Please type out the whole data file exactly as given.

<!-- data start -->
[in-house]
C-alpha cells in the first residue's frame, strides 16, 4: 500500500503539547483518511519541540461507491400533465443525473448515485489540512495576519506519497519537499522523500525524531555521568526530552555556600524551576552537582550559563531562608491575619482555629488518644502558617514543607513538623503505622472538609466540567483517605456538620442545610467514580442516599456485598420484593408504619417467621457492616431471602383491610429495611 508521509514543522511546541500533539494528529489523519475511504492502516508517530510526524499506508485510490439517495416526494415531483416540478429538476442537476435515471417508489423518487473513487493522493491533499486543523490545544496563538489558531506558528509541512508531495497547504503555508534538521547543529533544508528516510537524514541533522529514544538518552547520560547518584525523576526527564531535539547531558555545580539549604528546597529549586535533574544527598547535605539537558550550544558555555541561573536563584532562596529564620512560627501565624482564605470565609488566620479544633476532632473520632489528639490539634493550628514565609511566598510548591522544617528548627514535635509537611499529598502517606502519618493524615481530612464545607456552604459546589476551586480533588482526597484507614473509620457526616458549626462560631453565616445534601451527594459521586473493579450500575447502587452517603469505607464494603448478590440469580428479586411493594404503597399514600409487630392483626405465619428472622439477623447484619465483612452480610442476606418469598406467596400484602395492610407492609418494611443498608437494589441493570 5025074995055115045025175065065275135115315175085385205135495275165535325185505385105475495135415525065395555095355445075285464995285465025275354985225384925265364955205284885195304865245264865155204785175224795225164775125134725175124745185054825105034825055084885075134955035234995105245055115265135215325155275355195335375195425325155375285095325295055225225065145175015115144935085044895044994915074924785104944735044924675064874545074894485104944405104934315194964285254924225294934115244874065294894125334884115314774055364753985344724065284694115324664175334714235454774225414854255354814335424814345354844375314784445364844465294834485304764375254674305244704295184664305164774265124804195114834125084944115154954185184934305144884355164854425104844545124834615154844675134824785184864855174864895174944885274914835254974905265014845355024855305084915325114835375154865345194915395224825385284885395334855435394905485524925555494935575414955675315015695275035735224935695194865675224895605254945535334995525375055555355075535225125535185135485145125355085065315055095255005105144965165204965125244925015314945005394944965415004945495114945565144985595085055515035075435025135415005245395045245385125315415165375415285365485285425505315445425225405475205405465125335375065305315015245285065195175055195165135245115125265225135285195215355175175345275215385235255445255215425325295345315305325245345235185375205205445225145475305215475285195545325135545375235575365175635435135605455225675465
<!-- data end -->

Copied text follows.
[in-house]
C-alpha cells in the first residue's frame, strides 16, 4: 500500500503539547483518511519541540461507491400533465443525473448515485489540512495576519506519497519537499522523500525524531555521568526530552555556600524551576552537582550559563531562608491575619482555629488518644502558617514543607513538623503505622472538609466540567483517605456538620442545610467514580442516599456485598420484593408504619417467621457492616431471602383491610429495611 508521509514543522511546541500533539494528529489523519475511504492502516508517530510526524499506508485510490439517495416526494415531483416540478429538476442537476435515471417508489423518487473513487493522493491533499486543523490545544496563538489558531506558528509541512508531495497547504503555508534538521547543529533544508528516510537524514541533522529514544538518552547520560547518584525523576526527564531535539547531558555545580539549604528546597529549586535533574544527598547535605539537558550550544558555555541561573536563584532562596529564620512560627501565624482564605470565609488566620479544633476532632473520632489528639490539634493550628514565609511566598510548591522544617528548627514535635509537611499529598502517606502519618493524615481530612464545607456552604459546589476551586480533588482526597484507614473509620457526616458549626462560631453565616445534601451527594459521586473493579450500575447502587452517603469505607464494603448478590440469580428479586411493594404503597399514600409487630392483626405465619428472622439477623447484619465483612452480610442476606418469598406467596400484602395492610407492609418494611443498608437494589441493570 5025074995055115045025175065065275135115315175085385205135495275165535325185505385105475495135415525065395555095355445075285464995285465025275354985225384925265364955205284885195304865245264865155204785175224795225164775125134725175124745185054825105034825055084885075134955035234995105245055115265135215325155275355195335375195425325155375285095325295055225225065145175015115144935085044895044994915074924785104944735044924675064874545074894485104944405104934315194964285254924225294934115244874065294894125334884115314774055364753985344724065284694115324664175334714235454774225414854255354814335424814345354844375314784445364844465294834485304764375254674305244704295184664305164774265124804195114834125084944115154954185184934305144884355164854425104844545124834615154844675134824785184864855174864895174944885274914835254974905265014845355024855305084915325114835375154865345194915395224825385284885395334855435394905485524925555494935575414955675315015695275035735224935695194865675224895605254945535334995525375055555355075535225125535185135485145125355085065315055095255005105144965165204965125244925015314945005394944965415004945495114945565144985595085055515035075435025135415005245395045245385125315415165375415285365485285425505315445425225405475205405465125335375065305315015245285065195175055195165135245115125265225135285195215355175175345275215385235255445255215425325295345315305325245345235185375205205445225145475305215475285195545325135545375235575365175635435135605455225675465